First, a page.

Females, on the other hand, do not have horns but smaller mandibles, which they utilize to gnaw on fruits and the bark of trees.
Even though elephant beetles are often solid brown or black in appearance, their bodies are coated in wonderful yellow hairs, which provide them with a golden hue.
The beetles’ elytra, also known as their forewings, are particularly densely covered with these hairs.
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5. European stag beetle (Lucanus Cervus)
However, despite their menacing appearance, the mandibles of male European stag beetles are entirely harmless. Even though there are more than 1,200 different species of stag beetles, the European stag beetle is perhaps the most well-known due to its large size and conspicuous pincer-like mandibles.
As with the vast majority of other sexually dimorphic beetle species, men have far more giant mandibles than females. The size of a typical European stag beetle might vary significantly according to the country in which it is found.
Beetles native to some nations, such as Germany and Spain, are often more significant in size than beetles native to other countries, such as the United Kingdom or Belgium. It is not unusual for male stag beetles to grow to a length of at least one centimeter and sometimes much more!
It is interesting to note that despite the fearsome appearance of the males’ mandibles, they are much too weak to pinch or bite consistently.
When they battle with males, particularly when they are vying for a mate, they often use their mandibles in a manner similar to antlers.
On the other hand, females can deliver a significantly more severe bite because of the increased accuracy with which they employ their relatively few mandibles.
4. Giraffe stag beetle (Prosopocoilus Giraffa)
Commonly reaching up to 12 centimeters, or 4.7 inches, in length, the giraffe stag beetle is the biggest member of the family of stag beetles found anywhere in the world.
The Prosopocoilus Giraffa genus has eight distinct subspecies, the majority of which may be found in the moist forests of Asia, namely in countries such as the Philippines, Thailand, Vietnam, and even India.
These dangerous beetles have mandibles that stand out from others because of the notches and serrations that resemble teeth.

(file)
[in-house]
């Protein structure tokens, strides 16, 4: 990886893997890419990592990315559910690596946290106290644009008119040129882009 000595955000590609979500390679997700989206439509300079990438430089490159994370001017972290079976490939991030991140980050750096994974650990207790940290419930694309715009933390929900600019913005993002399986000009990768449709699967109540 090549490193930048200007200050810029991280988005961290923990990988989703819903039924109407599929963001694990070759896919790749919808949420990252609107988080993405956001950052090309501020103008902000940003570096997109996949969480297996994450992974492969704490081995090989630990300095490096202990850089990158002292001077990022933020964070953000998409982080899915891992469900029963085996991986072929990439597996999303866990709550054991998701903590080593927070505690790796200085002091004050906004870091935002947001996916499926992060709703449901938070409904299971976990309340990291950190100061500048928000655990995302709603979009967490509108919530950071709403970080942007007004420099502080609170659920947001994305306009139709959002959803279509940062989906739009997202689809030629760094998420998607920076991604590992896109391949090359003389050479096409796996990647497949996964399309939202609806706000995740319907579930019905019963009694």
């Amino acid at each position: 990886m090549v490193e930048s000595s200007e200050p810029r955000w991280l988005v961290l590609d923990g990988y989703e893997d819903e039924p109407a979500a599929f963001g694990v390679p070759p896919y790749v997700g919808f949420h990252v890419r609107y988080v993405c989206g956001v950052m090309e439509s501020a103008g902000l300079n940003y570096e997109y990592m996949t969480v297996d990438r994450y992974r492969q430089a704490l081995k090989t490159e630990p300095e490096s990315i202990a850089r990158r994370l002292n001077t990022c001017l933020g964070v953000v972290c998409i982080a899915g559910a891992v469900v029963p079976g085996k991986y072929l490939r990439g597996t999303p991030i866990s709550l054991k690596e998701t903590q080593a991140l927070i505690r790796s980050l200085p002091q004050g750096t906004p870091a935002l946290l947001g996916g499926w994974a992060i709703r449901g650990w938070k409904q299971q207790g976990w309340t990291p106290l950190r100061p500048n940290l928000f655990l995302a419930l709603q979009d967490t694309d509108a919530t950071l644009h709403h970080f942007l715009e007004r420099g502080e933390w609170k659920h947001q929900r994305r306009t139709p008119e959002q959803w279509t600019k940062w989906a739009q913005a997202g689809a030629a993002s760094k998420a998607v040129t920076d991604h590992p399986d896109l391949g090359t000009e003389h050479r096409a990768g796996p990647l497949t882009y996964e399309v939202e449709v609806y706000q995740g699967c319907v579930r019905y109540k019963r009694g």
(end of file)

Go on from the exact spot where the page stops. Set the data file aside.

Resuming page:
These mandibles account for about half of the whole length of the insect’s body! Males of this species, like males of many other species on this list, have much bigger mandibles, which they use like antlers to pick each other up and fling each other while battling for food and mates. Males of this species also have a much higher reproductive rate.
3. Hercules’ beetle (Dynastes Hercules)
Another bug that lives up to its name is the Hercules beetle. The beetle species has the record for its most incredible lifespan and is one of the biggest flying insects in the world.
Only the males of this species of rhinoceros beetle have the enormous horns for which the species is named; females of this species do not have horns.
It is very uncommon for Hercules beetles to reach a length of up to 7 inches, and this measurement considers the distinctive horn size on their thorax.
Without this horn, they would only be approximately 3 inches long at most. It takes up a significant portion of the length of their body.
Because only the males of this species have this horn, the females of the species are much smaller and seem less threatening.
Hercules beetles are not nearly as dangerous as they seem; their primary diet consists of decaying and new wood and a wide variety of fruits.
Most of the time, rather than hunting prey, they use their horns as a method of self-defense or to battle with other males of the species.
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2. Titan beetle (Titanus giganteus)
The body length of the titan beetle places it in the top spot as the biggest beetle in the world. It towers above other insects in its native environment, since it may reach a staggering length of 6.5 inches long on average.
It is the only species that belongs to the Titanus genus and may be found mostly in the jungles of Colombia, Peru, Bolivia, Brazil, and Ecuador.
Titan beetles are not to be trifled with because of the massive, razor-sharp mandibles that they possess. These mandibles can easily slice through human flesh and even break trees in half.
Other effective defensive systems that this magnificent insect owns include their sharp spines and the capacity to hiss to warn off potential predators by forcing air through many tiny pores on the sides of their body known as spiracles.
It’s interesting to note that titan beetles have sresembleches, but in reality, they are more closely related to long-horn beetles.
1. Wallace’s long-horned beetle (Batocera wallacei)
Even if its body isn’t very huge or thick, Wallace’s long-horn beetle is nonetheless the species of beetle that holds the record for being the longest in the world!
These remarkable beetles may grow to be as large as an incredible 26.5 millimeters (10.5 inches) in length, and they are indigenous to the regions of New Guinea, Indonesia, and portions of Australia.
Their enormous antennae, which are generally more than twice as long as the length of the insect’s body, are responsible for most of their overall size.
In 1858, the species received its current name, which honors Alfred Russel Wallace. Wallace, a British explorer, and scientist discovered the beetle in the Aru Islands in Indonesia.